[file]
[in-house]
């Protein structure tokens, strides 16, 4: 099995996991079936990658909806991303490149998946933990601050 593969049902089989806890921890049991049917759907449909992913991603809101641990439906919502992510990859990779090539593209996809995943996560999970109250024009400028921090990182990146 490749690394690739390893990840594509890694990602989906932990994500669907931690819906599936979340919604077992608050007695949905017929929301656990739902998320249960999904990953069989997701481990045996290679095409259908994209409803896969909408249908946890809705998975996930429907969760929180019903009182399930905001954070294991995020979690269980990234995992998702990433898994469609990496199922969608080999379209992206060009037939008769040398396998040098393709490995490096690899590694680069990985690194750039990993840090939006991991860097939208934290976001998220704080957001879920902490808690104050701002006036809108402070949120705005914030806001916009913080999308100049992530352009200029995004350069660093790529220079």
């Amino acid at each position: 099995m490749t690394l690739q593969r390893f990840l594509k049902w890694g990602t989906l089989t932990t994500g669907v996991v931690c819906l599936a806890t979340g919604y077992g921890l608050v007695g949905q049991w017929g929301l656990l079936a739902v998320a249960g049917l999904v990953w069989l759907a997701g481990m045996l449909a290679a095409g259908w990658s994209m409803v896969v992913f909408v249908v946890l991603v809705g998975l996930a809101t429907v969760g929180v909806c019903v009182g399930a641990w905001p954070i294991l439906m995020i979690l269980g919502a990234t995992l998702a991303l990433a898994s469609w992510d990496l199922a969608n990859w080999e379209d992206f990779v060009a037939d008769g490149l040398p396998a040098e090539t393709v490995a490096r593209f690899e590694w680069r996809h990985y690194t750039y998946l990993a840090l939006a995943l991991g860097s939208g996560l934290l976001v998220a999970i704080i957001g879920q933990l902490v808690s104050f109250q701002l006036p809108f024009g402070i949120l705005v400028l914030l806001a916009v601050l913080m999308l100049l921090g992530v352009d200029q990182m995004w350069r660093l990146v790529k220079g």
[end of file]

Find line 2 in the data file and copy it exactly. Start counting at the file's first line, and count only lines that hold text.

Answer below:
């Protein structure tokens, strides 16, 4: 099995996991079936990658909806991303490149998946933990601050 593969049902089989806890921890049991049917759907449909992913991603809101641990439906919502992510990859990779090539593209996809995943996560999970109250024009400028921090990182990146 490749690394690739390893990840594509890694990602989906932990994500669907931690819906599936979340919604077992608050007695949905017929929301656990739902998320249960999904990953069989997701481990045996290679095409259908994209409803896969909408249908946890809705998975996930429907969760929180019903009182399930905001954070294991995020979690269980990234995992998702990433898994469609990496199922969608080999379209992206060009037939008769040398396998040098393709490995490096690899590694680069990985690194750039990993840090939006991991860097939208934290976001998220704080957001879920902490808690104050701002006036809108402070949120705005914030806001916009913080999308100049992530352009200029995004350069660093790529220079």